The Ishce Audio Watermark was invented at the Central Research Laboratories (CRL) of EMI and patented in 1987. Subsequently CRL formed part of a management buyout from EMI and became part of Scipher Plc in 1995. In 2000 CRL submitted the audio watermark technology to the Secure Digital Music Initiative (SDMI) for consideration as its "Phase 2 screen". SDMI was ultimately unable to reach a consensus on how to successfully deploy its planned technology and essentially disbanded in 2001. However, while SDMI was active, it submitted the candidate technologies, including CRL's Audio Watermark, to a battery of tests, including:

  • Audibility

Many listening experts "Golden Ears" at several studios around the world were given the opportunity to listen to watermarked music and to the unmarked originals. The conclusion of these tests was that the CRL watermark is inaudible in all practical situations.

  • Robustness

SDMI configured many ways to test the extent that the watermark would survive many different audio processes, including MP3 compression, WMA compression, Time-scale adjustment, Noise addition, and many others. The CRL watermark achieved extremely high scores in these tests.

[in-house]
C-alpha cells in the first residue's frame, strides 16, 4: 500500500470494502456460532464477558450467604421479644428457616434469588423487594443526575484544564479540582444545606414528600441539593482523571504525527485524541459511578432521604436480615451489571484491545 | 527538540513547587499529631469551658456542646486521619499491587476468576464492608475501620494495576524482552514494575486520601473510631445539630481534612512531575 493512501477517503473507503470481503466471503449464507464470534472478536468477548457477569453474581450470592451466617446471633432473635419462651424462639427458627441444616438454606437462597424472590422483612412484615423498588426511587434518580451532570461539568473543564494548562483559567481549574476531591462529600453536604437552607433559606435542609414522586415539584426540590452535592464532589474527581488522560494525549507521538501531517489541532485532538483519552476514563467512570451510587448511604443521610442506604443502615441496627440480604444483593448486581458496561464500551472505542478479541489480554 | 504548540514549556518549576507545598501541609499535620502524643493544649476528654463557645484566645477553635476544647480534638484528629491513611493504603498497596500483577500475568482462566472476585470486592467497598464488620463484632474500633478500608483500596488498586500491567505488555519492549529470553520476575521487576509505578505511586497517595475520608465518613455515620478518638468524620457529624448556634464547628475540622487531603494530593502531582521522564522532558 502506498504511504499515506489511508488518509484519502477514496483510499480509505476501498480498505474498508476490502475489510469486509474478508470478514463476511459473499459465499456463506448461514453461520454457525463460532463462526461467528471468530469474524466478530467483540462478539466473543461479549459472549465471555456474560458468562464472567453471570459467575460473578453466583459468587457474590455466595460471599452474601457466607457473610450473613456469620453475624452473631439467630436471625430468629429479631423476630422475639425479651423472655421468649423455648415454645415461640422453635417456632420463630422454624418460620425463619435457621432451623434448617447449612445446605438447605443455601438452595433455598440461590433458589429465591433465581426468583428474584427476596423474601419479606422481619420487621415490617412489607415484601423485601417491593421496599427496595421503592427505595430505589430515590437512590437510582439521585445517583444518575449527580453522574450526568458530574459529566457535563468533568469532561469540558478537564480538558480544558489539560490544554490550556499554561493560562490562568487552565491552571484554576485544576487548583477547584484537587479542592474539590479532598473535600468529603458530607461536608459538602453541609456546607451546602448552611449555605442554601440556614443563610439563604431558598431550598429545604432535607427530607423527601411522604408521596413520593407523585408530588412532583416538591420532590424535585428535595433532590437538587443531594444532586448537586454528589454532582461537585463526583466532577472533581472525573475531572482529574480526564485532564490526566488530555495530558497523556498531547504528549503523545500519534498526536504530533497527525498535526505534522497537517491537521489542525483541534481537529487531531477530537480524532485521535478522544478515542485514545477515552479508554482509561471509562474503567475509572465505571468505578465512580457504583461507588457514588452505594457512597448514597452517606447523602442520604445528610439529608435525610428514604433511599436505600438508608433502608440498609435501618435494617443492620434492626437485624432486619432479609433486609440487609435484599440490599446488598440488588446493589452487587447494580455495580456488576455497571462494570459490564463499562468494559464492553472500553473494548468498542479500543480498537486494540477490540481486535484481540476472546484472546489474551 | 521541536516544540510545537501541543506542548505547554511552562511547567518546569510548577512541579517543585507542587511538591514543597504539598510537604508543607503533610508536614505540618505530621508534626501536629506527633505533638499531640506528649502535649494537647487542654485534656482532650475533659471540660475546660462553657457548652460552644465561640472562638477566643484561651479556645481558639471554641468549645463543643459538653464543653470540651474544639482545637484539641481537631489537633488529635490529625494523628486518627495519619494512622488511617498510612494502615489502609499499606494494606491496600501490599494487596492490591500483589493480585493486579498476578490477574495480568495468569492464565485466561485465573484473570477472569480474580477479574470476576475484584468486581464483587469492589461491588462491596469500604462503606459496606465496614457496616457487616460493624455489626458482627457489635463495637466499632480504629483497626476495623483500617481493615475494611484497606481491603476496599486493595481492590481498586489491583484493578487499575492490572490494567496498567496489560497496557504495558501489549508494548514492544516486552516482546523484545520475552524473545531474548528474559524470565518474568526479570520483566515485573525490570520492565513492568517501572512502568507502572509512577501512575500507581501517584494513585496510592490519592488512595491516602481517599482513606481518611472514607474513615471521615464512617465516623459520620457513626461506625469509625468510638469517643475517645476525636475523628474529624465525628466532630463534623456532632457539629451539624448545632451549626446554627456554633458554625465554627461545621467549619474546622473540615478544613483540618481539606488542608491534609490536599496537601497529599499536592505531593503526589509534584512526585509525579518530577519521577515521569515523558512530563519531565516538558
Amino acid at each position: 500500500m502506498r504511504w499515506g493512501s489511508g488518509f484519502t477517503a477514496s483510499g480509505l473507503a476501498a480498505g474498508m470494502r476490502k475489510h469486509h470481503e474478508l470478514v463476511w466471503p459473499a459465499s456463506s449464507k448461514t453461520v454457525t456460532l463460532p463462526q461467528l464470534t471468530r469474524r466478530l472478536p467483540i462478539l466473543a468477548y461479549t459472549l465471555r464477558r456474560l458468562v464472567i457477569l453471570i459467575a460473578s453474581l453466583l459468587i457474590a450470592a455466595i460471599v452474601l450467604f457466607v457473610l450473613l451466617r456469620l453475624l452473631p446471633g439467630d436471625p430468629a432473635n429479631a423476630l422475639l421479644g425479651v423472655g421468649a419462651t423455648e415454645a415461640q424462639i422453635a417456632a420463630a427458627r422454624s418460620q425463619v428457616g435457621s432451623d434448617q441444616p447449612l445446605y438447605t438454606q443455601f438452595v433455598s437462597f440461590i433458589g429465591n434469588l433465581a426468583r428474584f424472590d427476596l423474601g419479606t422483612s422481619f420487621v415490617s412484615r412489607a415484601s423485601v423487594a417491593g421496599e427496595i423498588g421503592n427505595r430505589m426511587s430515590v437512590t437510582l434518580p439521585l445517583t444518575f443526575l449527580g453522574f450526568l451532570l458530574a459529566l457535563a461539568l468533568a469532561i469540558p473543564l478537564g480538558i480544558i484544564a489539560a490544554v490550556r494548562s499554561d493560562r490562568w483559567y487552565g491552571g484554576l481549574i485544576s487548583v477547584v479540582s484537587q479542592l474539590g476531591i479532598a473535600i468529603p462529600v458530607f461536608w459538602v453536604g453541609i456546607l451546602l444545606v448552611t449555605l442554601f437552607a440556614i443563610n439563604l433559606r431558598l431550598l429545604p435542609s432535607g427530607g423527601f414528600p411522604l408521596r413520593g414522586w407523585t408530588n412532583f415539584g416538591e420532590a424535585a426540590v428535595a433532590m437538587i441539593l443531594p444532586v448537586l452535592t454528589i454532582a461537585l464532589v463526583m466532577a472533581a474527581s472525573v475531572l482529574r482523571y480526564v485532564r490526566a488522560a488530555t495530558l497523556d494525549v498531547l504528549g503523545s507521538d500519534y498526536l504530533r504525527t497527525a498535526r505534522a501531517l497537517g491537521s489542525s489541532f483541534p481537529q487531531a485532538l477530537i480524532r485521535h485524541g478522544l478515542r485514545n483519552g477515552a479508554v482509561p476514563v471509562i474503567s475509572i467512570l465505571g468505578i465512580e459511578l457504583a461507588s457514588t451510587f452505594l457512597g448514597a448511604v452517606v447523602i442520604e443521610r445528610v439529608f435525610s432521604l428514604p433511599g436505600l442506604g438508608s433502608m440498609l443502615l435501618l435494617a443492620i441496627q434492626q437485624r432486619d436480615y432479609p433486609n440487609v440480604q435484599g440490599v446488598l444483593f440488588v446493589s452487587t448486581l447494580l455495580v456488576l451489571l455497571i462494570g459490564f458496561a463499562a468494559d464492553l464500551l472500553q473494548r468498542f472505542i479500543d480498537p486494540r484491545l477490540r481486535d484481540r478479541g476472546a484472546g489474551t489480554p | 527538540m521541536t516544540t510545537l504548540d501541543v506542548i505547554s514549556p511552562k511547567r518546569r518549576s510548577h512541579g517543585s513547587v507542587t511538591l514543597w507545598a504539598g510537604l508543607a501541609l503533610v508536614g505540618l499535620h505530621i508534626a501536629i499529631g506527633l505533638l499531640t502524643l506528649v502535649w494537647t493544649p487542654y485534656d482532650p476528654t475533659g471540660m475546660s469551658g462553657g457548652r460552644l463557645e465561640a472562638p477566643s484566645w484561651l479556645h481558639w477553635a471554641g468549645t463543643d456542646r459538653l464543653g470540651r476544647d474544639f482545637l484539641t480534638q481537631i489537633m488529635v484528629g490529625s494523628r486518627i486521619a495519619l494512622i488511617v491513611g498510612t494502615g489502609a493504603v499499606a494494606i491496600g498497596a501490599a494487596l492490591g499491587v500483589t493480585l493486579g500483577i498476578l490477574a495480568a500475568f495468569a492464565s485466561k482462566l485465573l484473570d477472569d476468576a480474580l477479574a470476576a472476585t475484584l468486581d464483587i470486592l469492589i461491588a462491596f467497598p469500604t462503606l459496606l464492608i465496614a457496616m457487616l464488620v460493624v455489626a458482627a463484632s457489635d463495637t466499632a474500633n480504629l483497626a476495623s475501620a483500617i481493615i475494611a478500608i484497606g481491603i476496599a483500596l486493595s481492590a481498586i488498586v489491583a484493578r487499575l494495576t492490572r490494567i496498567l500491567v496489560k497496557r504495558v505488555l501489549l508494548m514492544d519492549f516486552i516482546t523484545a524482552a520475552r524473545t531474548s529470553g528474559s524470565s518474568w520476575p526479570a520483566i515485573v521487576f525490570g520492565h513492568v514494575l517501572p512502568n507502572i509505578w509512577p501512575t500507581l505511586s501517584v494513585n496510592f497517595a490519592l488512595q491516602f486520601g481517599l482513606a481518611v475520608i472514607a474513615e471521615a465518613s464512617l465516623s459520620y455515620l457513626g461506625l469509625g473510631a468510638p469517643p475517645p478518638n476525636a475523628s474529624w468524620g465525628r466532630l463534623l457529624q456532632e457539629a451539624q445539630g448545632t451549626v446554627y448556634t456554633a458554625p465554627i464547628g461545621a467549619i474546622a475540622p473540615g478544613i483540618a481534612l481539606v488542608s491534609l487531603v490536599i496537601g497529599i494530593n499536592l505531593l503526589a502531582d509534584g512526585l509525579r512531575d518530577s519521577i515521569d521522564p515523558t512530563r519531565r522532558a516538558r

• Compression Detection

Part of the SDMI requirement was to detect unauthorized compression. The CRL watermark was the only technology submitted that reliably detected compression in the appropriate circumstances.

After SDMI the focus shifted from protection to added value and the "Xaudio" concept was created. This envisaged using the watermark to add value to broadcast audio, such that listeners would be able to use portable mobile devices such as mobile phones to extract the watermark and use it to access web-based interactive applications specifically tailored to the audio being heard. Thus creating interactive audio broadcasts. This was developed within CRL as a proof of concept demonstrator and a successful application was made for a EC supported project Xaudio.





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